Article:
Winnipeg orphans star in U.K. writer’s tale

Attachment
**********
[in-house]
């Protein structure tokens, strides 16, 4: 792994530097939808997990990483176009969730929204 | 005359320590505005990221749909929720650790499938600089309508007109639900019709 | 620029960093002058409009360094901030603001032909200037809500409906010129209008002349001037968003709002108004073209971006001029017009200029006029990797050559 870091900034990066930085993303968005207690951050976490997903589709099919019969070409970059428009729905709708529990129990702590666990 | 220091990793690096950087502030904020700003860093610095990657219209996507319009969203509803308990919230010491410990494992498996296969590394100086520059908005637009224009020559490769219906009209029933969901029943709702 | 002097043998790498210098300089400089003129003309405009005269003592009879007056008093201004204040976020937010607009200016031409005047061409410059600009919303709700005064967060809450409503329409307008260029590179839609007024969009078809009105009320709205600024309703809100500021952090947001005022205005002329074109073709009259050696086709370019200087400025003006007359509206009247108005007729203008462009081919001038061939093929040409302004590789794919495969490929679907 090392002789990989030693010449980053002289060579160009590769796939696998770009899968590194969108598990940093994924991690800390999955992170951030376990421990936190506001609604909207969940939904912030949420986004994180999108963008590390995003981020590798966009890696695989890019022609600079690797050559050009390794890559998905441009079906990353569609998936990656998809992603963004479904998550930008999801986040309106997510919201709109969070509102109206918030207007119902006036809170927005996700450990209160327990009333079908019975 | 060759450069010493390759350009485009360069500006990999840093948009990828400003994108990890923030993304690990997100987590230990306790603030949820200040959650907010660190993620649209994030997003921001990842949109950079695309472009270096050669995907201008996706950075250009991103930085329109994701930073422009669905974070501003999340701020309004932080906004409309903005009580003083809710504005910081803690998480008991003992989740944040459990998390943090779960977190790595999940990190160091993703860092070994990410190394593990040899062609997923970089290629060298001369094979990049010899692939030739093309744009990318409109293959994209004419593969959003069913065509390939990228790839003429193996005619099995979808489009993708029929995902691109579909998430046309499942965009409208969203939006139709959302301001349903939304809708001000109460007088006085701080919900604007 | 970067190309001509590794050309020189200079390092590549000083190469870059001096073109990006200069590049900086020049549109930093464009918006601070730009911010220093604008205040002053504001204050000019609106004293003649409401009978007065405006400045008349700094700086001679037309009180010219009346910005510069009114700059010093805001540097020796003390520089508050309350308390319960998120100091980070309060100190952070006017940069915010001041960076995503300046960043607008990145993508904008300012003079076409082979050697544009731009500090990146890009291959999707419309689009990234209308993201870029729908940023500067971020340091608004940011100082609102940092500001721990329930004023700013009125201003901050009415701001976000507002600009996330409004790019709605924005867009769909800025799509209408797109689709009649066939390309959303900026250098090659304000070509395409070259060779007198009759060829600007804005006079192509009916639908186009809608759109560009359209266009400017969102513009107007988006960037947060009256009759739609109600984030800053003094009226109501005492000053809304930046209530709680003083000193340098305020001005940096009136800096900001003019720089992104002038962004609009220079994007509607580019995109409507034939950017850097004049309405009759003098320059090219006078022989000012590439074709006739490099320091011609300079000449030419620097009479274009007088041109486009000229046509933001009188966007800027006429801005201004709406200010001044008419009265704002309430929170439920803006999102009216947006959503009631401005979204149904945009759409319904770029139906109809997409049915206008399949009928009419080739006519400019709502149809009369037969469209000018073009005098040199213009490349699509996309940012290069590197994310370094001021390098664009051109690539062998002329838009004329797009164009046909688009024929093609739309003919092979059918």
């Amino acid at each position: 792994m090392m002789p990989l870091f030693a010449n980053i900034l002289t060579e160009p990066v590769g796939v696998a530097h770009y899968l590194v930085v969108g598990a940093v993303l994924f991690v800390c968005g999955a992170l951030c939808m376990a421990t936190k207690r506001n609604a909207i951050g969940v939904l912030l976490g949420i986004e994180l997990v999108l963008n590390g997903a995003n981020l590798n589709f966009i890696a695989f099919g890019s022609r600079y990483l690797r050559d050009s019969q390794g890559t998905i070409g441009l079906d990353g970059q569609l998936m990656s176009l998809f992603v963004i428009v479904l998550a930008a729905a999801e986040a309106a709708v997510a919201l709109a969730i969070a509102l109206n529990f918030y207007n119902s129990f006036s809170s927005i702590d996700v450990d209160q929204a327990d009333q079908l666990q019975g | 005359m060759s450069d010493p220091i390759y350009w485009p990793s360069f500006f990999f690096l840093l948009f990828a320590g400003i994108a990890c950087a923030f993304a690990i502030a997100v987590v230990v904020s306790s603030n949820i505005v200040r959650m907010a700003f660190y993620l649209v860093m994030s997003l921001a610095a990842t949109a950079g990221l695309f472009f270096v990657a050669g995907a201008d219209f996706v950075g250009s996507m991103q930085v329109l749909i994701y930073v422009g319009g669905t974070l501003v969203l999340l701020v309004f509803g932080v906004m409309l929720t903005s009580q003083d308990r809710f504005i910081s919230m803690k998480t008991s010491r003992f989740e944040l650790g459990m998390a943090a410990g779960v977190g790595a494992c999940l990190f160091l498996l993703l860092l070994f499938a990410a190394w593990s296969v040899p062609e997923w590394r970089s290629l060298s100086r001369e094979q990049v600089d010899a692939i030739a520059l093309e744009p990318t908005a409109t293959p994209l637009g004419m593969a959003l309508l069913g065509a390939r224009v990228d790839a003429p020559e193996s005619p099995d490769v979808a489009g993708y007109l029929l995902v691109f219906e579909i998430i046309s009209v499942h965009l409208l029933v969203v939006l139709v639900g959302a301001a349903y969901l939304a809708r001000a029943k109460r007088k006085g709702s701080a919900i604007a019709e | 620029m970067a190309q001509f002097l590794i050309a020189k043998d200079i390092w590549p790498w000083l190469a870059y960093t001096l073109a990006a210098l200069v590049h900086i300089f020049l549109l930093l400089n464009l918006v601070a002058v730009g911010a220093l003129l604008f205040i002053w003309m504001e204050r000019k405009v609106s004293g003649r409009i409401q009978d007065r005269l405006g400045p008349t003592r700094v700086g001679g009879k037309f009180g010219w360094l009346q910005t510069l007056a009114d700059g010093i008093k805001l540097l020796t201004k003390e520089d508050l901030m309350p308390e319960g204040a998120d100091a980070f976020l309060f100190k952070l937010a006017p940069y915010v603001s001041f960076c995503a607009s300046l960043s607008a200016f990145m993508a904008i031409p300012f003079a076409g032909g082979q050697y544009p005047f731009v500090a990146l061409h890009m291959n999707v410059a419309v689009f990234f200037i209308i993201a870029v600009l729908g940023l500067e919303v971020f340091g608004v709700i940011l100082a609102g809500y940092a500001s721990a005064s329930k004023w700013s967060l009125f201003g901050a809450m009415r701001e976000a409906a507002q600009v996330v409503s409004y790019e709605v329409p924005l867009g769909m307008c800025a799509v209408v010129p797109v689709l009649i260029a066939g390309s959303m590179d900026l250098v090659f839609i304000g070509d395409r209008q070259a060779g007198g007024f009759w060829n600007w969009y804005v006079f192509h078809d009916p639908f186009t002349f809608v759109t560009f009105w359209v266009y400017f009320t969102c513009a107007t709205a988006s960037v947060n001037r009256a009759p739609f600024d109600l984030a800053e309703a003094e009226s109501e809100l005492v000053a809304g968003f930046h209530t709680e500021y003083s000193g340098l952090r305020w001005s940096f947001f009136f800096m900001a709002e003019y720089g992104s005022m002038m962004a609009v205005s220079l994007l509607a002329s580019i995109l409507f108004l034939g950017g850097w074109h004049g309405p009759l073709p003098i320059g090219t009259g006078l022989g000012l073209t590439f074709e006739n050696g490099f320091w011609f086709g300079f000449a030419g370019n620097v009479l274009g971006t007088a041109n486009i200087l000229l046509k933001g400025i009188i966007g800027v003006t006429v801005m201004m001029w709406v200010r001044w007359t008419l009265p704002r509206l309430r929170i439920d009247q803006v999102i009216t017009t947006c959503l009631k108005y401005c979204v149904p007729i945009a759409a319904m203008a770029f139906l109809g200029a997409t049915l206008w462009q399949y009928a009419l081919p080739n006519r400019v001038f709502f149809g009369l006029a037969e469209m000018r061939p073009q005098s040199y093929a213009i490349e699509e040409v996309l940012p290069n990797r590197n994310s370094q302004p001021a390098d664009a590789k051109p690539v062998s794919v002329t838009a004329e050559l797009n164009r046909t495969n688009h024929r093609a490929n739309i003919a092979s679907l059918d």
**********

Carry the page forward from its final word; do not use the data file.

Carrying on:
WHEN an unlikely pair of orphans leave their home in Winnipeg to look for their missing uncle in New York City, expect adventure, hilarity, and suspense. Unhooking the Moon by U.K. author Gregory Hughes (Quercus, 335 pages, $17, hardcover) is a heart-warming story about a 10-year-old girl, nicknamed Rat, and her 12-year-old brother, Bob, who have an amazing ability to survive in difficult circumstances. Rat is an engaging character; she makes friends with everyone, including a New York hustler, a rap-music idol, a border smuggler, and a homeless man, but when Rat is picked up by the police and taken to a home, Bob has to call on some of their new friends to help him rescue her. Hughes has lived in many places around the world, including Winnipeg, but now makes his home in Liverpool, England. His novel will be enjoyed by ages 10 and up. Nova Scotian author Jill MacLean has written a hard-hitting, memorable book for mid-level readers in The Hidden Agenda of Sigrid Sugden (Fitzhenry and Whiteside, 235 pages, $12, paperback). Many of the characters in this novel appeared in her earlier two books, The Nine Lives of Travis Keating and The Present Tense of Prinny Murphy, both of which won the Ann Connor Brimer Award for children’s literature. Devastated in losing her best friend, ignored by her mother (who has taken up selling goods on eBay and is never home) and worried that Sam, her mother’s boyfriend, is moving out, Sigrid has joined the Shrikes, a ruthless, bullying gang of three girls at the local high school. Here she finds acceptance and power, although she has misgivings about extorting money from weaker classmates and one member’s physical persuasion. But when Sigrid tries to resign from the Shrikes, she finds no one will trust her. Jill MacLean knows her characters intimately, and Sigrid’s dilemma is scary, gut-wrenching and believable. Readers of her previous novels will also welcome finding Travis, Prinny and other characters again in this novel. Recommended for ages 11 and up. Ontario author and former hockey player Tom Earle has written a pre-teen novel that will resonate with hockey enthusiasts. Home Ice Advantage (Harper Trophy Canada, 215 pages, $15, paperback) has captured both the thrilling and unsavoury aspects of the sport. At age 12, Jake is a budding star on his local Toronto team, but no matter how well he plays, his father doesn’t think he’s tough enough. When the lectures become physical abuse, Jake runs away and takes refuge in the old Maple Leaf Gardens at a time it is still derelict. Sleeping in the Gardens, Jake meets a homeless man with a mysterious connection to the Toronto Maple Leafs. Through him, Jake learns a lot about compassion and self-control. There is also plenty of hockey action in this book, though the romantic interest seems a bit early for this age group. Suitable for ages 11 and up. Little Chicken Duck by Toronto writer Tim Beisner (Tundra books, 32 pages, $20, hardcover) is a delightful picture book for pre-schoolers that also teaches a valuable lesson: Everyone can be scared of trying a new skill. When a little duckling won’t enter the water because she can’t swim, it takes a friendly frog to show her that the owl, the lark, the robin and the cuckoo were also once afraid of trying what they do best. The rhyming verse and award-winning Millbrook, Ont. artist Bill Slavin’s large and colourful paintings make this a recommended find for ages 2-6. Helen Norrie’s column appears on the third
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